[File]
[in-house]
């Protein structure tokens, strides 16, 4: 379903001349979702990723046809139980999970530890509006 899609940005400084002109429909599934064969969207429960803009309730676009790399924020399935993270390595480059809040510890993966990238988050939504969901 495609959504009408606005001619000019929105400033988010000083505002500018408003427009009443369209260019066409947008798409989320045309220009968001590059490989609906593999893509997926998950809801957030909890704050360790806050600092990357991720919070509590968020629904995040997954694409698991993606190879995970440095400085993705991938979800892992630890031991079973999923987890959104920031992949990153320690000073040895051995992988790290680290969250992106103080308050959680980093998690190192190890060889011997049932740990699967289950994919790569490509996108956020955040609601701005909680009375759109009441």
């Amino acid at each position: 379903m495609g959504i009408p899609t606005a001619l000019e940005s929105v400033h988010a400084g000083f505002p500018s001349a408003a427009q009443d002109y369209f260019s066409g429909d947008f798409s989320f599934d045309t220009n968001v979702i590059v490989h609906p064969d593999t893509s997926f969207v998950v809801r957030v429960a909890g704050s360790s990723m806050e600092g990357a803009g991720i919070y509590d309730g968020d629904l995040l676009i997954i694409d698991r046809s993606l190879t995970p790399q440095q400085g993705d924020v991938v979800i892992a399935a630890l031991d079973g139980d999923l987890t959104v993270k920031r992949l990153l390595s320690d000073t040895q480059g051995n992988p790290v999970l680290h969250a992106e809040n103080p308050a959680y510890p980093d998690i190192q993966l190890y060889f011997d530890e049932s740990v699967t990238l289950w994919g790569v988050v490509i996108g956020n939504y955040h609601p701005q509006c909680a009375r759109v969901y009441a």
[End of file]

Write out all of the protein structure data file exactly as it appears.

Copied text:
[in-house]
């Protein structure tokens, strides 16, 4: 379903001349979702990723046809139980999970530890509006 899609940005400084002109429909599934064969969207429960803009309730676009790399924020399935993270390595480059809040510890993966990238988050939504969901 495609959504009408606005001619000019929105400033988010000083505002500018408003427009009443369209260019066409947008798409989320045309220009968001590059490989609906593999893509997926998950809801957030909890704050360790806050600092990357991720919070509590968020629904995040997954694409698991993606190879995970440095400085993705991938979800892992630890031991079973999923987890959104920031992949990153320690000073040895051995992988790290680290969250992106103080308050959680980093998690190192190890060889011997049932740990699967289950994919790569490509996108956020955040609601701005909680009375759109009441």
């Amino acid at each position: 379903m495609g959504i009408p899609t606005a001619l000019e940005s929105v400033h988010a400084g000083f505002p500018s001349a408003a427009q009443d002109y369209f260019s066409g429909d947008f798409s989320f599934d045309t220009n968001v979702i590059v490989h609906p064969d593999t893509s997926f969207v998950v809801r957030v429960a909890g704050s360790s990723m806050e600092g990357a803009g991720i919070y509590d309730g968020d629904l995040l676009i997954i694409d698991r046809s993606l190879t995970p790399q440095q400085g993705d924020v991938v979800i892992a399935a630890l031991d079973g139980d999923l987890t959104v993270k920031r992949l990153l390595s320690d000073t040895q480059g051995n992988p790290v999970l680290h969250a992106e809040n103080p308050a959680y510890p980093d998690i190192q993966l190890y060889f011997d530890e049932s740990v699967t990238l289950w994919g790569v988050v490509i996108g956020n939504y955040h609601p701005q509006c909680a009375r759109v969901y009441a």